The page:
When have you felt that you weren’t enough?  Weren’t doing enough?  Couldn’t do enough?  How have you handled it?  Perhaps you worked harder trying to squeeze more into an already full day.  Then you gave up.  Quit trying.  Quit worshiping.  Quit.  It was too much.  Jesus asked too much.

Jesus looks at the young and loves him.  Can you see his face relax and his eyes soften?  He sees something in this young man and so do we.  That’s how we want Jesus to look at us: with love. We depend on him to understand how scared and alone we am.  That we need those possessions in order to feel safe and secure and not so all alone.

Undaunted, Jesus continues.  He makes the extreme demand:

Go.  Sell what you own.  Give it to the poor.  Come.  Follow me.

Sell what you own and give it away.  Aren’t we being responsible with our wealth when we carry life insurance, automobile insurance and home insurance?  Shouldn’t we tuck money away in nest eggs like IRA’s and 401k’s?

The young man had many  possessions.  He was holding on to them tightly.  I wonder if Jesus was telling him to sell it because it wasn’t that the young man owned them, but that his wealth possessed him?

My husband bought me a beautiful diamond ring for our 25th Anniversary.  I loved that ring.  I loved the look of it, the way it made my hands look, the way the diamonds glittered in the light.  One morning, I sat in worship and listened to the music being played while the ushers collected the offering.  I thought about the meaning of this part of worship.  It’s not a time for paying “dues.”  It’s giving back to God a part of all that God has given us.  It’s responding to God’s great love for us by providing the church the means to pass this grace along.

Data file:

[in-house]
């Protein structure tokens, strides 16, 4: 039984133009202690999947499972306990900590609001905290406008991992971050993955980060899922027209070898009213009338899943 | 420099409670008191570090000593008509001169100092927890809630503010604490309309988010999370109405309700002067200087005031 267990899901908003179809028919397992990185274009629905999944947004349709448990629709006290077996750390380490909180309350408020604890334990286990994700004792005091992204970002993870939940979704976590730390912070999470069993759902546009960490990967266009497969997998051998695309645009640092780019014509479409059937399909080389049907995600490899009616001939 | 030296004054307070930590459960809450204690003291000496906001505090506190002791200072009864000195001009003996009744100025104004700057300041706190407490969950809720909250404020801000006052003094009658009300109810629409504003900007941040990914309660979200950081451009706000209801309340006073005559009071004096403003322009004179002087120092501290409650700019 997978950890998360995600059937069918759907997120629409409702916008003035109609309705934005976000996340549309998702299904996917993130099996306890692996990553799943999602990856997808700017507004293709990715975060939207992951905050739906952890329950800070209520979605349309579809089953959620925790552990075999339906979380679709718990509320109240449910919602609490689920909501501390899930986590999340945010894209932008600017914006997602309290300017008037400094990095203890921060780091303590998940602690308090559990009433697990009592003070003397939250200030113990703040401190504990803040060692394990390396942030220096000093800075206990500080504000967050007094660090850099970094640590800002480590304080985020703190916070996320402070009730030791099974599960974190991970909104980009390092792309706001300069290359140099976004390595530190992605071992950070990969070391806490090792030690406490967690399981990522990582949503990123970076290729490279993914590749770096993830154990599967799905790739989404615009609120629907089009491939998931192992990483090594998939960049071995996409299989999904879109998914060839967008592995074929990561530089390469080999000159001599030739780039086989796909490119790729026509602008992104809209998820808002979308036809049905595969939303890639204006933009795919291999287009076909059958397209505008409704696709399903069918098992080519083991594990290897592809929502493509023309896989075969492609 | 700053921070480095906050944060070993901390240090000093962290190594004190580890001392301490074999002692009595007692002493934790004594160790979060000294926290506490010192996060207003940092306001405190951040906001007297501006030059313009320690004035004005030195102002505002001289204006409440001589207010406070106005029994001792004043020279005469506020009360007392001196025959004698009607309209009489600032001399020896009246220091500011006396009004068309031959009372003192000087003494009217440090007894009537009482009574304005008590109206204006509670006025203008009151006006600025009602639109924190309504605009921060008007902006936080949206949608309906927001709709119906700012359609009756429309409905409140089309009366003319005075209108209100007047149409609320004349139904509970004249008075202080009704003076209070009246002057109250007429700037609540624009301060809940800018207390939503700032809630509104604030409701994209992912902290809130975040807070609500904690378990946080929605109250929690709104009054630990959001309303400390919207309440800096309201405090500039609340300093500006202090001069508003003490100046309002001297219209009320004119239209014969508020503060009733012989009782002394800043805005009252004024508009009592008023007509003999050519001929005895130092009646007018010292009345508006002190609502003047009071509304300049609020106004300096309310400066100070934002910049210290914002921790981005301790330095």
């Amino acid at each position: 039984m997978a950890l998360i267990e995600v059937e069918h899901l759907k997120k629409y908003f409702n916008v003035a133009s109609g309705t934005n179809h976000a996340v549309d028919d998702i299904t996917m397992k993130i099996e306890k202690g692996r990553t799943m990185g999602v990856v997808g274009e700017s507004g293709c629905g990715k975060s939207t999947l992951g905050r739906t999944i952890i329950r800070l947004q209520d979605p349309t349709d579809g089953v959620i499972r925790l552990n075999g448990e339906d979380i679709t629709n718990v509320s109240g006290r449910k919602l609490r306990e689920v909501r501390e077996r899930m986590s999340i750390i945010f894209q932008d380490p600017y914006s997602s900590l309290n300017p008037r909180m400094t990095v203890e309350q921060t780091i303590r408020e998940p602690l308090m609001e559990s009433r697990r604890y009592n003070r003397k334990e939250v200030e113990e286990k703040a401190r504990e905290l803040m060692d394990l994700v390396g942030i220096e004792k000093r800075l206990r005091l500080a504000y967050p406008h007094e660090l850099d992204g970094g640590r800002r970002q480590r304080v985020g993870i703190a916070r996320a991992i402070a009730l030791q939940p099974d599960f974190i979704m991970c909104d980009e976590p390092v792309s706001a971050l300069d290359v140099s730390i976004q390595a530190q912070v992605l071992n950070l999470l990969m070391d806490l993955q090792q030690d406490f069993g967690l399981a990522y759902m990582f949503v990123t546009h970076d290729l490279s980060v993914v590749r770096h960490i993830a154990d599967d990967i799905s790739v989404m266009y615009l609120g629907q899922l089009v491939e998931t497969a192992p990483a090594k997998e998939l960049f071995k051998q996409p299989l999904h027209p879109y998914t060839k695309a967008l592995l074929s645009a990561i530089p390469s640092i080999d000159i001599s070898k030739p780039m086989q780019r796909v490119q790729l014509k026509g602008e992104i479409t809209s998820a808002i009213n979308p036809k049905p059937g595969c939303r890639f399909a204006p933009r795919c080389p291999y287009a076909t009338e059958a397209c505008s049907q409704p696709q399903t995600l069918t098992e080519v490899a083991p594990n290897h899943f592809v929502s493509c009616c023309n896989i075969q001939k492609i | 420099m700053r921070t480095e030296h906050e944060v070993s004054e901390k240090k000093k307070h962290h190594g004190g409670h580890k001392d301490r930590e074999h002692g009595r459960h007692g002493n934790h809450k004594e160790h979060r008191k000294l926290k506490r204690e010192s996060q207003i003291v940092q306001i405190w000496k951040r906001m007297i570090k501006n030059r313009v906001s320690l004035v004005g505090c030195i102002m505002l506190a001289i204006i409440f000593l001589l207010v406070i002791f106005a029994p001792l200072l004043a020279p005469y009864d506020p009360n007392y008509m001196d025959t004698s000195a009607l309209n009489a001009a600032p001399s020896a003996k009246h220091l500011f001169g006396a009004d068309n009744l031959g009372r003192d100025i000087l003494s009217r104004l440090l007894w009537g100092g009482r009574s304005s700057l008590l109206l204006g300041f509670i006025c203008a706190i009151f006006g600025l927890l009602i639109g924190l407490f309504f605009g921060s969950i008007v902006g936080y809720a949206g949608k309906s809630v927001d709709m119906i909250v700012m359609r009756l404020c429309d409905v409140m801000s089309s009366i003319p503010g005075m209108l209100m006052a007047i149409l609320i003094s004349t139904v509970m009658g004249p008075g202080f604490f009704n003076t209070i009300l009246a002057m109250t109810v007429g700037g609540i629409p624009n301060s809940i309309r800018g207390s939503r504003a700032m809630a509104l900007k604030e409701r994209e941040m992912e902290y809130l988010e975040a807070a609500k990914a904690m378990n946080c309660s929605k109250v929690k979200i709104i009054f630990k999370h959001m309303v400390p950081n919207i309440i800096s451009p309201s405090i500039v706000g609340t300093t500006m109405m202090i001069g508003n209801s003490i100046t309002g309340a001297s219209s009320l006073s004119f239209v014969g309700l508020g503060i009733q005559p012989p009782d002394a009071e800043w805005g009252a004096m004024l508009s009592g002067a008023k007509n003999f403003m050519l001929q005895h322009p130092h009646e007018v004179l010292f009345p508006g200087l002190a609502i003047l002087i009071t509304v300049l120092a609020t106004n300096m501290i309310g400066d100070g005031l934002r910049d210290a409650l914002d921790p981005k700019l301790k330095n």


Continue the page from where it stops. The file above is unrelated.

My eyes fell on my beautiful ring.  I love it too much, I thought.  This ring is owning me.  I’m not willing to sell it and give it to the poor.  I didn’t like being owned.

What owns you?  If you lost all of your possessions in a tornado, which loss would devastate you the most?  That’s your starting point.

You know, we assume that the young man didn’t follow Jesus’ directions.  But, what if the reason he went away sad was because he recognized everything that owned him?  What if he sold that extra house and donated the extra clothing that filled multiple closets?  What if he gave up the prestigious home in the right part of town?  What if he gave away his wealth to those who had little?  Or used his ability to gain wealth to run a charity that made a real difference in the lives of others?

What if he was one of the people who stood at Calvary and watched him die?

I remind you again this week: we are saved by grace through faith.  There’s nothing we can do to “win” God’s favor.

In response to that kind of unfailing, unending, passionate love, Jesus reminds us that we can’t worship God and material items, as well.  A full and rich life demands more:

–it demands a commitment to being in relationship with God.  We can’t live a full life without that connection to our creator.

–it demands that we see the people all around us. All the people; not just those we want to see.  Really see those you don’t want to see.

–and when we see the people, to love them (I didn’t say you had to like them.)  To enter into a relationship that empathizes with the hurting side of their lives.

–to take risks.  To step outside yourself and follow Jesus’ way.  Especially when it scares the devil out of you.

Letting go isn’t easy.  Especially when we take in our prized possessions.  We don’t need our wealth to lean on, we need God for that.  Our possessions hold only so much promise.  Christ offers us a promise that is rich and satisfying and lasts for eternity.

What do you own?  Over what are we masters?  What’s left is what owns us.

That’s where we begin.

All glory and honor be to God.

Amen.